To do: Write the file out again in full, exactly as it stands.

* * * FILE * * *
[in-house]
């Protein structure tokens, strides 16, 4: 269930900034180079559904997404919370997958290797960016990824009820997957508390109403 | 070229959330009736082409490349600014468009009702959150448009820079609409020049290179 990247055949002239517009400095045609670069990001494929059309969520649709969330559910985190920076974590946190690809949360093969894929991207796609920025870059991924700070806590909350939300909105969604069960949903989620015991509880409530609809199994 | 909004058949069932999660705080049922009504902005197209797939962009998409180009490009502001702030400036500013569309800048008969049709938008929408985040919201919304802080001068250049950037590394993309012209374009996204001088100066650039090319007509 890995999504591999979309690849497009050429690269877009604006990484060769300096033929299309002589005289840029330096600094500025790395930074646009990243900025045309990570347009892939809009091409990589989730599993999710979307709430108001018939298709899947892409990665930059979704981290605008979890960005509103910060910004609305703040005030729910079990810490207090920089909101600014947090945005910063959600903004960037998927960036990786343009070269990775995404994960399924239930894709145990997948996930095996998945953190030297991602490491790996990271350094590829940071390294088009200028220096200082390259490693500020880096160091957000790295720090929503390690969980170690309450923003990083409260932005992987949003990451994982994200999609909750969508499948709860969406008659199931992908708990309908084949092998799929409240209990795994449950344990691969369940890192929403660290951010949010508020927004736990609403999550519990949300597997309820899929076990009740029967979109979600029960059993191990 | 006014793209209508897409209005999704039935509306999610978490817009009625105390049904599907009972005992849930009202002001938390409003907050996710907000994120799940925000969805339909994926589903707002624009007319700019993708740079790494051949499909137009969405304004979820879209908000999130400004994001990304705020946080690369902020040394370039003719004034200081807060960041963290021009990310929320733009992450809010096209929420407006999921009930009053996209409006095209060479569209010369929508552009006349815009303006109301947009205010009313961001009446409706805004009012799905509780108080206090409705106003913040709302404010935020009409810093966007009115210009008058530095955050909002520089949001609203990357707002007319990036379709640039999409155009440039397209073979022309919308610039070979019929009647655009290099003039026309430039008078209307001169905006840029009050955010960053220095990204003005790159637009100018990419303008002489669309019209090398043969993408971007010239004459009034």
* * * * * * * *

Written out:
[in-house]
């Protein structure tokens, strides 16, 4: 269930900034180079559904997404919370997958290797960016990824009820997957508390109403 | 070229959330009736082409490349600014468009009702959150448009820079609409020049290179 990247055949002239517009400095045609670069990001494929059309969520649709969330559910985190920076974590946190690809949360093969894929991207796609920025870059991924700070806590909350939300909105969604069960949903989620015991509880409530609809199994 | 909004058949069932999660705080049922009504902005197209797939962009998409180009490009502001702030400036500013569309800048008969049709938008929408985040919201919304802080001068250049950037590394993309012209374009996204001088100066650039090319007509 890995999504591999979309690849497009050429690269877009604006990484060769300096033929299309002589005289840029330096600094500025790395930074646009990243900025045309990570347009892939809009091409990589989730599993999710979307709430108001018939298709899947892409990665930059979704981290605008979890960005509103910060910004609305703040005030729910079990810490207090920089909101600014947090945005910063959600903004960037998927960036990786343009070269990775995404994960399924239930894709145990997948996930095996998945953190030297991602490491790996990271350094590829940071390294088009200028220096200082390259490693500020880096160091957000790295720090929503390690969980170690309450923003990083409260932005992987949003990451994982994200999609909750969508499948709860969406008659199931992908708990309908084949092998799929409240209990795994449950344990691969369940890192929403660290951010949010508020927004736990609403999550519990949300597997309820899929076990009740029967979109979600029960059993191990 | 006014793209209508897409209005999704039935509306999610978490817009009625105390049904599907009972005992849930009202002001938390409003907050996710907000994120799940925000969805339909994926589903707002624009007319700019993708740079790494051949499909137009969405304004979820879209908000999130400004994001990304705020946080690369902020040394370039003719004034200081807060960041963290021009990310929320733009992450809010096209929420407006999921009930009053996209409006095209060479569209010369929508552009006349815009303006109301947009205010009313961001009446409706805004009012799905509780108080206090409705106003913040709302404010935020009409810093966007009115210009008058530095955050909002520089949001609203990357707002007319990036379709640039999409155009440039397209073979022309919308610039070979019929009647655009290099003039026309430039008078209307001169905006840029009050955010960053220095990204003005790159637009100018990419303008002489669309019209090398043969993408971007010239004459009034």